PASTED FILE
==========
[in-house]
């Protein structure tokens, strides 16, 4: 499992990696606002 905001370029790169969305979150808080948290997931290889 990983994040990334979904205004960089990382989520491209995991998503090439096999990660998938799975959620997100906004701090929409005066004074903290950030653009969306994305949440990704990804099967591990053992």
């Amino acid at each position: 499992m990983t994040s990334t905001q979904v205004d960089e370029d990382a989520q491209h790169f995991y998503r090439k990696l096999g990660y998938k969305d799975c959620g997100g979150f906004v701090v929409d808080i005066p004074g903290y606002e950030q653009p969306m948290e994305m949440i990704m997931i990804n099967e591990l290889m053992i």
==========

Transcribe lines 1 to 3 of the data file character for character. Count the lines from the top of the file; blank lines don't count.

[in-house]
């Protein structure tokens, strides 16, 4: 499992990696606002 905001370029790169969305979150808080948290997931290889 990983994040990334979904205004960089990382989520491209995991998503090439096999990660998938799975959620997100906004701090929409005066004074903290950030653009969306994305949440990704990804099967591990053992």
């Amino acid at each position: 499992m990983t994040s990334t905001q979904v205004d960089e370029d990382a989520q491209h790169f995991y998503r090439k990696l096999g990660y998938k969305d799975c959620g997100g979150f906004v701090v929409d808080i005066p004074g903290y606002e950030q653009p969306m948290e994305m949440i990704m997931i990804n099967e591990l290889m053992i």